For image processing, django-wiki uses the Pillow library (a fork of PIL). The preferred method should be to get a system-wide, pre-compiled version of Pillow, for instance by getting the binaries from your Linux distribution repos.

Debian-based Linux Distros

You may find this a bit annoying: On Ubuntu 12.04 and Debian, PIL is satisfied by installing python-imaging, however Pillow is not! On later versions of Ubuntu (tested on 13.10), Pillow is satisfied, but PIL is not. But since PIL no longer compiles on later releases of Ubuntu, we have opted to use Pillow. The alternative would be that django-wiki’s requirements would be installed and silently fail (i.e. PIL from pip compiles on Ubuntu 13+ but finds no system libraries for image processing).

If you are on Ubuntu 13+, you may install a system-wide Pillow-adequate library like so:

sudo apt-get install python-imaging

After, you can verify that Pillow is satisfied by running pip show Pillow.

$ pip show Pillow
Name: Pillow
Version: 2.0.0
Location: /usr/lib/python2.7/dist-packages

On Ubuntu 12.04, Debian Wheezy, Jessie etc., you should acquire a system-wide installation of Pillow, read next section...

Pip installation

Firstly, you need to get development libraries that PIP needs before compiling. For instance on Debian/Ubuntu 12.04:

sudo apt-get install libjpeg8 libjpeg-dev libpng libpng-dev

Later versions of Ubuntu:

sudo apt-get install libjpeg8 libjpeg-dev libpng12-0 libpng12-dev

After that, install with sudo pip install Pillow. You might as well install Pillow system-wide, because there are little version-specific dependencies in Django applications when it comes to Pillow, and having multiple installations of the very same package is a bad practice in this case.

Mac OS X 10.5+

Ethan Tira-Thompson has created ports for OS X and made them available as a .dmg installer. Download and install the universal combo package here.

Once you have the packages installed, you can proceed to the pip installation. PIL will automatically pick up these libraries and compile them for django use.


To install the latest stable release:

pip install wiki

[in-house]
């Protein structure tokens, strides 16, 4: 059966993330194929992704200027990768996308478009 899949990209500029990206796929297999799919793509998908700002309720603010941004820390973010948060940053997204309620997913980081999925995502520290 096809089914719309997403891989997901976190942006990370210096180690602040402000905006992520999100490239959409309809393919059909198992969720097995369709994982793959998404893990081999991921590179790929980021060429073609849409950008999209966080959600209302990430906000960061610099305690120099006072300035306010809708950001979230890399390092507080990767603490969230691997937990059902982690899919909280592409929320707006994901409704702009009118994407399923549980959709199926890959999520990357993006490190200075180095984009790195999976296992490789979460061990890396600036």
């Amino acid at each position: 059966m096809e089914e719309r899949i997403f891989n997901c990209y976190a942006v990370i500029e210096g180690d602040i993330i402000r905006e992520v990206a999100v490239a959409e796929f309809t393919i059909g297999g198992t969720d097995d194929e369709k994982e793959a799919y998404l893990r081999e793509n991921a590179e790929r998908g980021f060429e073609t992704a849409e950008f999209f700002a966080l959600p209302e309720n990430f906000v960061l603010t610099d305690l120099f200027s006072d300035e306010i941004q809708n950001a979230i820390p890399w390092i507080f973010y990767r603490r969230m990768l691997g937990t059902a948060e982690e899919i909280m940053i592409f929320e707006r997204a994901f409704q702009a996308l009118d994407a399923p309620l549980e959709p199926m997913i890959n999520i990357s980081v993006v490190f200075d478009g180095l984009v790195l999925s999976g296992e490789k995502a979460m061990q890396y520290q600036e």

Install directly from Github (in case you have no worries about deploying our master branch directly):

pip install git+git://


Always read the Release notes for instructions on upgrading.

Configure settings.INSTALLED_APPS

The following applications should be listed - NB! it’s important to maintain the order due to database relational constraints:

'django.contrib.sites', # django 1.6.2+

Django < 1.7

If you run older versions of Django, please upgrade South to 1.0 or later so that correct migrations files are found. You also need to add 'south' to INSTALLED_APPS.


To sync and create tables, do:

python syncdb
python migrate


Add 'sekizai.context_processors.sekizai' and 'django.core.context_processors.debug' to settings.TEMPLATE_CONTEXT_PROCESSORS. Please refer to the Django settings docs to see the current default setting for this variable.

In Django 1.5, it should look like this:


In Django 1.8, it should look like this:

        'BACKEND': 'django.template.backends.django.DjangoTemplates',
        # ...
        'OPTIONS': {
            'context_processors': [


If you’re working with fresh Django installation, you need to set the SITE_ID


Include urlpatterns

To integrate the wiki to your existing application, you should add the following lines at the end of your project’s

Django < 1.7:

from django.conf.urls import patterns
from wiki.urls import get_pattern as get_wiki_pattern
from django_nyt.urls import get_pattern as get_nyt_pattern
urlpatterns += patterns('',
    (r'^notifications/', get_nyt_pattern()),
    (r'', get_wiki_pattern())

Please use these function calls rather than writing your own include() call - the url namespaces aren’t supposed to be customized.

Django >= 1.8:

from wiki.urls import get_pattern as get_wiki_pattern
from django_nyt.urls import get_pattern as get_nyt_pattern
urlpatterns += [
    url(r'^notifications/', get_nyt_pattern()),
    url(r'', get_wiki_pattern())

The above line puts the wiki in / so it’s important to put it at the end of your urlconf. You can also put it in /wiki by putting '^wiki/' as the pattern.


If you are running runserver, you need to have static files and media files from STATIC_ROOT and MEDIA_ROOT served by the development server. STATIC_ROOT is automatically served, but you have to add MEDIA_ROOT manually:

if settings.DEBUG:
    urlpatterns += staticfiles_urlpatterns()
    urlpatterns += patterns('',
                                {'document_root': settings.MEDIA_ROOT,

Please refer to the Django docs.